|Melania Trump in Reem Acra and vintage Norman Norell|
Certainly, nothing could have been more waist defining or form fitting than the sparkly and otherwise covered up Reem Acra gown she wore on Thursday evening (which happened to remind me of vintage and iconic Norman Norell).
|Melania Trump's gift to Michelle Obama|
The face framing Ralph Lauren cashmere ensemble (worn with matching kid suede gloves) may have been an ode to the late Jacqueline Kennedy, (a woman Melania has often said she greatly admires), but the First Lady assuredly has her own look. For one thing, Mrs. Kennedy only wore low heeled shoes and Melania accessorized with pale blue Manolo Blahnik stilettos: her footwear of choice. The color (cornflower blue) complimented her dark hair and blue eyes and it happened to pop against the beribboned blue Tiffany gift box she presented Michele Obama.
I also thought she looked the best (and most modern) out of all the other Trump women (all of whom seemed to coordinate their ensembles throughout the festivities) at the inaugural balls on Friday evening. (Politics aside, they are assuredly a striking and photogenic group; which can be said about the entire family down to the little ones). Both Tiffany and Ivanka’s gowns were too mother of the bride for my tastes and Ivanka looked like she was attending her own coming out party.
|Ivanka Trump wearing Oscar de la Renta|
I generally like Ivanka’s fashion choices, but was disappointed with her inaugural wardrobe. While I did like the chic black and white Oscar de la Renta long column gown she wore on Thursday evening, I thought the green coat and dress ensemble she wore Thursday and the white coat and pants she wore to the swearing in ceremony on Friday (both by Oscar de Renta) were a bit too tricky, too "fashioney", had too much going on (all those points) and they made her look as though she was trying too hard. She would have been wiser to stick with sleeker more simplified and classic lines as she did at the interfaith church services on Saturday morning .where she was all in bordeaux. The First Lady arrived in a beautiful black belted coat with flared skirt.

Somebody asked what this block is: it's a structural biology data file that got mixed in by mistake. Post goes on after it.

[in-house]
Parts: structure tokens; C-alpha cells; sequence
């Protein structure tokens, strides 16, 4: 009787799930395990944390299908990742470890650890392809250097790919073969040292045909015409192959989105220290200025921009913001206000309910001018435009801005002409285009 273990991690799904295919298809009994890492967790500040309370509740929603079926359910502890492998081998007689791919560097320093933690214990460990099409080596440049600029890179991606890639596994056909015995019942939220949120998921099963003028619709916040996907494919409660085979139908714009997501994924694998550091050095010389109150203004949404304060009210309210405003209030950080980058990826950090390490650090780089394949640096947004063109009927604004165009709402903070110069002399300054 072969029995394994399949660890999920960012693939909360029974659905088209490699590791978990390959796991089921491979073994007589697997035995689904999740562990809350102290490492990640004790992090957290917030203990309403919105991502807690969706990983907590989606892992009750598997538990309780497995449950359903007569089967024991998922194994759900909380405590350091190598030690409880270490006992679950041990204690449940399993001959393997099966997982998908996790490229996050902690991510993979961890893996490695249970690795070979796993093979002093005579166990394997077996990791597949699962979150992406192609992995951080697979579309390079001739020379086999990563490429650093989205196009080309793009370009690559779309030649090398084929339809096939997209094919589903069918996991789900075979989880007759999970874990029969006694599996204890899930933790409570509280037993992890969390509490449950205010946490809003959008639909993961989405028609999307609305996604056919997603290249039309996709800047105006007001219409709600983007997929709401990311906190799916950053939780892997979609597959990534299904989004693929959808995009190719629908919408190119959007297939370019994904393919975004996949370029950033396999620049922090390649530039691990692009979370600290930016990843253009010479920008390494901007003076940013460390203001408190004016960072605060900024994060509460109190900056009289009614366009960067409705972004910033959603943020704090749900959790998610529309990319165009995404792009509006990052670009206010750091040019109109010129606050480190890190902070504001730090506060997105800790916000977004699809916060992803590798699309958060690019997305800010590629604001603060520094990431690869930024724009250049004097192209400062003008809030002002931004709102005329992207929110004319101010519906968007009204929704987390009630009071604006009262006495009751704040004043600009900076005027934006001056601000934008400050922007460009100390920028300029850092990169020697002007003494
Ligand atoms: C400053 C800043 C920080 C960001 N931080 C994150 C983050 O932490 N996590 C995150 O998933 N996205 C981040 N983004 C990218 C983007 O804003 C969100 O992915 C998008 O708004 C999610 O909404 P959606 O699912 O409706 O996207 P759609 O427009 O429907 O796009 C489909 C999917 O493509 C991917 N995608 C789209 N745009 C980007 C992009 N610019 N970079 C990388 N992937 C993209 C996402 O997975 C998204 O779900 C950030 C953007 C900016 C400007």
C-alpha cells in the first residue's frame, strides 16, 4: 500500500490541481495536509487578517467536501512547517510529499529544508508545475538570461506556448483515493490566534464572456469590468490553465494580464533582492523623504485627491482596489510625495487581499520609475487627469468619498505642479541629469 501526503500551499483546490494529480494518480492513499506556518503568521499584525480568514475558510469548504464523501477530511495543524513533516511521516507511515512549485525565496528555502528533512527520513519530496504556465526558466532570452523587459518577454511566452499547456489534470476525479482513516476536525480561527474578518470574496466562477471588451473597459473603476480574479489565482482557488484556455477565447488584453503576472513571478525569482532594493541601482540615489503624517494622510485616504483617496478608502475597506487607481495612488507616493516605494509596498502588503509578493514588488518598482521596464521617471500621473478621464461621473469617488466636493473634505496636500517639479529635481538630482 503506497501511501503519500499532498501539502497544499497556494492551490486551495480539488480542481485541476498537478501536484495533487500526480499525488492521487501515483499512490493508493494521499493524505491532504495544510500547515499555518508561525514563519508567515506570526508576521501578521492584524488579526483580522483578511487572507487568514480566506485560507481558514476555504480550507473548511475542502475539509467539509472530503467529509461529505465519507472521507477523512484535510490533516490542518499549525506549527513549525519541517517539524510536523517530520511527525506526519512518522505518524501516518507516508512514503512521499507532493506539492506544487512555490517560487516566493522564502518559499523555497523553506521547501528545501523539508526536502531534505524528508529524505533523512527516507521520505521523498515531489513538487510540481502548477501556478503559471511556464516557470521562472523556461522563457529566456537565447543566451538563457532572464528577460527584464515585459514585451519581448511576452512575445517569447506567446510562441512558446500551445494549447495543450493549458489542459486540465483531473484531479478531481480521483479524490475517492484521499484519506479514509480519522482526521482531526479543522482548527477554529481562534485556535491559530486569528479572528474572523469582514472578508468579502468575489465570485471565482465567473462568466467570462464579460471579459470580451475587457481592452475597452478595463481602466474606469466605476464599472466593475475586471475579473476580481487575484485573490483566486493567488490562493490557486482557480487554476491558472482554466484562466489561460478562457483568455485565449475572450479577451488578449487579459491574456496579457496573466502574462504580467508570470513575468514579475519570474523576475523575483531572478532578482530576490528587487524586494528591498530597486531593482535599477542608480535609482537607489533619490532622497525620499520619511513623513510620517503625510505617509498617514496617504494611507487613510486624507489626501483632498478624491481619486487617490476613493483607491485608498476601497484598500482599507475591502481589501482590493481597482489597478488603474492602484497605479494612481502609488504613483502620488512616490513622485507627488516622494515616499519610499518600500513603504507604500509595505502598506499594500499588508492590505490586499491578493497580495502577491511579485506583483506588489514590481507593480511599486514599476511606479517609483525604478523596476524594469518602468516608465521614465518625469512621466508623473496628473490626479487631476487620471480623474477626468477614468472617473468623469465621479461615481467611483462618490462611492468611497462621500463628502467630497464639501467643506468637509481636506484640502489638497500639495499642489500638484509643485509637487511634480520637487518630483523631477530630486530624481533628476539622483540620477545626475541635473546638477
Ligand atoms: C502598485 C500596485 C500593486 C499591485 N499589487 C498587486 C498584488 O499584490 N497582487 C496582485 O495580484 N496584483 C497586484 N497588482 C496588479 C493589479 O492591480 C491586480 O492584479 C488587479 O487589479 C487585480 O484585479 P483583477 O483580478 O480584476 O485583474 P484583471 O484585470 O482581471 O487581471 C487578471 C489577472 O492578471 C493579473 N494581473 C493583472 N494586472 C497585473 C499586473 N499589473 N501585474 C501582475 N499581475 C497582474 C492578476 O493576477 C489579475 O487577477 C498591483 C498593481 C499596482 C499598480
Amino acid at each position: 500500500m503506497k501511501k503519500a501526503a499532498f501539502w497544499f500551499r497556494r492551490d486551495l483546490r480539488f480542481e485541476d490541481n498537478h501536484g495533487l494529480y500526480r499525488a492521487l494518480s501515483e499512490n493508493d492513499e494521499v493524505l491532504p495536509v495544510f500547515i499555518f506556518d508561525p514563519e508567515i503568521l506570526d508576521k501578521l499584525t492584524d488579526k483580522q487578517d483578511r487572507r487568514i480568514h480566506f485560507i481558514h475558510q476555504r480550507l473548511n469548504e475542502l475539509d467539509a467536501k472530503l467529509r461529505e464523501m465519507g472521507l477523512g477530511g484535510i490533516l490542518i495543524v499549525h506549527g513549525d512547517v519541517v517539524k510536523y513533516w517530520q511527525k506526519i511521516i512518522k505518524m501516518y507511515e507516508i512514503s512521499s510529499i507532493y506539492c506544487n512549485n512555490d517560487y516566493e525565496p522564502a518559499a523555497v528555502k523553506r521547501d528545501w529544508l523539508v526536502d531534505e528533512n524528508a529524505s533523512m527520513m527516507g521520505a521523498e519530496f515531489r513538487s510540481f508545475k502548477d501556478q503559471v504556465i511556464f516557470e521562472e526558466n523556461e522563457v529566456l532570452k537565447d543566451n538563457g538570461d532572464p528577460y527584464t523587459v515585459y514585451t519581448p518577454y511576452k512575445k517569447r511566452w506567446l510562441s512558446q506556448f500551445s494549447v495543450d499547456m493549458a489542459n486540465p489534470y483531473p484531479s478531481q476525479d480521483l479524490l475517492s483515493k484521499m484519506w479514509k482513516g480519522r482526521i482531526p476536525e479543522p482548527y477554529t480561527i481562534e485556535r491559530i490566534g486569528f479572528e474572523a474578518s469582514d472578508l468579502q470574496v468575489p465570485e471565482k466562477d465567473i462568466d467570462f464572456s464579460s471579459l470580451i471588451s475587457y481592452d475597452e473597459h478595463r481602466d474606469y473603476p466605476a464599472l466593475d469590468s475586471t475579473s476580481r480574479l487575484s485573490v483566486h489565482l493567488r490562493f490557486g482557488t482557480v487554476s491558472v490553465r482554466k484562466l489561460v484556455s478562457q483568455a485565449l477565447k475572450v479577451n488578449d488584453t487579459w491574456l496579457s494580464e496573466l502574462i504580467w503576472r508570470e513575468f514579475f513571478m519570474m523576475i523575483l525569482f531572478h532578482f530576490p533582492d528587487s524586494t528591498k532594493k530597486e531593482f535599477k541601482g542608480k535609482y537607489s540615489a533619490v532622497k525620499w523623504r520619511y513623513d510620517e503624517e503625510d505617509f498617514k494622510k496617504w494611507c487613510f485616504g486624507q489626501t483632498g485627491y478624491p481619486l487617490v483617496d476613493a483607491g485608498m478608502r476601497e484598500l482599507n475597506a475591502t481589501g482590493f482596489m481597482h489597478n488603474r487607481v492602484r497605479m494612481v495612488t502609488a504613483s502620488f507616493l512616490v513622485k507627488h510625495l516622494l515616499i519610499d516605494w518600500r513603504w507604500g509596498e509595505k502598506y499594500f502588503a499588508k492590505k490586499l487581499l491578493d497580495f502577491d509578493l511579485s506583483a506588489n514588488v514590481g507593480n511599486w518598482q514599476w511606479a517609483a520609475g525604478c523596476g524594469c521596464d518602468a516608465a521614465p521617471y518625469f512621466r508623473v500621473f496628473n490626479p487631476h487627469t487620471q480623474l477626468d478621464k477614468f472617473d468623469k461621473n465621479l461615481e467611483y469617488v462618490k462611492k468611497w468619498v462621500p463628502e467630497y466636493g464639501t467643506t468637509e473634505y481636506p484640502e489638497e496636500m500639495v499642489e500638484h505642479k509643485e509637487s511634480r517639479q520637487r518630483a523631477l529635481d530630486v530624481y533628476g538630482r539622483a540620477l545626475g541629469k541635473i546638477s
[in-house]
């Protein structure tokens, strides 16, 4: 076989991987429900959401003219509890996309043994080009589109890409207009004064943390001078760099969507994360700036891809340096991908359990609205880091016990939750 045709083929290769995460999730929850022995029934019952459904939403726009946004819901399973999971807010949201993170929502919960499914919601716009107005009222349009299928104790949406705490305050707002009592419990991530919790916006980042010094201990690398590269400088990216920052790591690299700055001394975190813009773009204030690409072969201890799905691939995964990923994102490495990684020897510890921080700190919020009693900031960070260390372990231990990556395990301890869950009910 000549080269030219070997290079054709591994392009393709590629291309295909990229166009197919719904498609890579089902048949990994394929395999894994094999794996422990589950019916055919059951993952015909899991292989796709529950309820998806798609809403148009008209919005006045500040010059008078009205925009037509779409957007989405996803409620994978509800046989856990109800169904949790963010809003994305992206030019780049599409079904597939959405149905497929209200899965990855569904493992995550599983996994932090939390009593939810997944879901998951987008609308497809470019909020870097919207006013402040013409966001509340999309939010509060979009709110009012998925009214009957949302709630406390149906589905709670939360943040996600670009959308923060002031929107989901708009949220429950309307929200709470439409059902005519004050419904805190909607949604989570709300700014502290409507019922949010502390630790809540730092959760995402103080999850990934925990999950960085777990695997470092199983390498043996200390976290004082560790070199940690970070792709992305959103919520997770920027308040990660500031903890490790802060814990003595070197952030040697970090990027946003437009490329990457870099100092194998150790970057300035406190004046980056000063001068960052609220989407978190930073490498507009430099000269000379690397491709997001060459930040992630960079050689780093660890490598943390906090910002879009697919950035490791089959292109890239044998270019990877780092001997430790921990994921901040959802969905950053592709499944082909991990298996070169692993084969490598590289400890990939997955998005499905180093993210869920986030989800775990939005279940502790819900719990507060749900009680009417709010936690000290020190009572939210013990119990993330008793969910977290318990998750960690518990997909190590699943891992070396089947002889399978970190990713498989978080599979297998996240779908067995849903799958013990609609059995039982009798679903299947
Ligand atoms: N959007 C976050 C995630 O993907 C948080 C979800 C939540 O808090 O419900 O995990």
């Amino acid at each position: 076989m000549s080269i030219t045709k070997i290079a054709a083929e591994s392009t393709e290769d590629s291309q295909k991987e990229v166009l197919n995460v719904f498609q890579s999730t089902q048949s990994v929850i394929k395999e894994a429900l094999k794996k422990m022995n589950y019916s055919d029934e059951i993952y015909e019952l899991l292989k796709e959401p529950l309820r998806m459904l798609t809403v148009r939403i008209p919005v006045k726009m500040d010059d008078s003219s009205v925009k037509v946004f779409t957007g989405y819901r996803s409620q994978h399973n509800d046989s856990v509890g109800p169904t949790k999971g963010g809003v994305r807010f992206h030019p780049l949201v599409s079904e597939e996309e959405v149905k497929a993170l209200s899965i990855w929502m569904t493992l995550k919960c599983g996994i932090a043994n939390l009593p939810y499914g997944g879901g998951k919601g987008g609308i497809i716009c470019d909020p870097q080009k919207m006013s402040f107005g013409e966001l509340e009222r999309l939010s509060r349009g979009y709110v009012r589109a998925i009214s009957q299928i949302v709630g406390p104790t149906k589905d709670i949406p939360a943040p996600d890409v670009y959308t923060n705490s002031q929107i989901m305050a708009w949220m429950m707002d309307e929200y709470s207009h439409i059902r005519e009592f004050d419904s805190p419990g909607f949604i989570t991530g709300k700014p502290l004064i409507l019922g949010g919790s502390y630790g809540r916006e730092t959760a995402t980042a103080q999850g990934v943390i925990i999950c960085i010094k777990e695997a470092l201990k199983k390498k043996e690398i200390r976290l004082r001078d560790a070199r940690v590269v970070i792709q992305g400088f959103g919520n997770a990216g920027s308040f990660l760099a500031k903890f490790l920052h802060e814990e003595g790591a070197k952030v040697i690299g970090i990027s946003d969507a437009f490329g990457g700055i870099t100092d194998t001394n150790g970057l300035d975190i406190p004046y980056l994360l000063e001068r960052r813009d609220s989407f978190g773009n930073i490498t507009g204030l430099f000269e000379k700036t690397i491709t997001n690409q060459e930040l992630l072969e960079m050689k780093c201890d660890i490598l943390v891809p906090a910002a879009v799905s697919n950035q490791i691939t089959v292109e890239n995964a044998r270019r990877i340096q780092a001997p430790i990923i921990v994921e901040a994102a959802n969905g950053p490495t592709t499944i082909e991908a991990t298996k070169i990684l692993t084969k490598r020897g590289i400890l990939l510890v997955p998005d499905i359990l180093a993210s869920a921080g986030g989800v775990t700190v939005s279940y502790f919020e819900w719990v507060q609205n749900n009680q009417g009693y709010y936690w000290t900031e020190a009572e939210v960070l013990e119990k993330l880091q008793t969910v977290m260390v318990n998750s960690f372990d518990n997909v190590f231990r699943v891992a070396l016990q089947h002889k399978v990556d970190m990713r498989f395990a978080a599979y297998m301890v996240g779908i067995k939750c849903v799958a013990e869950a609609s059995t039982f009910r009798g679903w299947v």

Meanwhile, it was hard not to notice the President’s fixation on extra-long ties (which are made all the more obvious since he never buttons his jackets or coats). Do you suppose it’s to compensate for his extra short hands? Just asking lol.
Finally, nothing but nothing could be classier than the Obamas. Michelle made a fashion statement symbolically choosing Jason Wu for her Friday farewell ensemble (a long supporter of young upcoming designers, she initially put Jason on the map when she wore his gown to the Inaugural Ball in 2009). As the couple boarded the helicopter which would take them to Palm Springs, it was certainly reassuring to hear the former president say to the crowd: “It’s not a period. It’s a comma. I will rejoin you as a private citizen.” Considering all the current negativity, what an optimistic way to sign off.
And on that optimistic note, I too will sign off.
- Marilyn Kirschner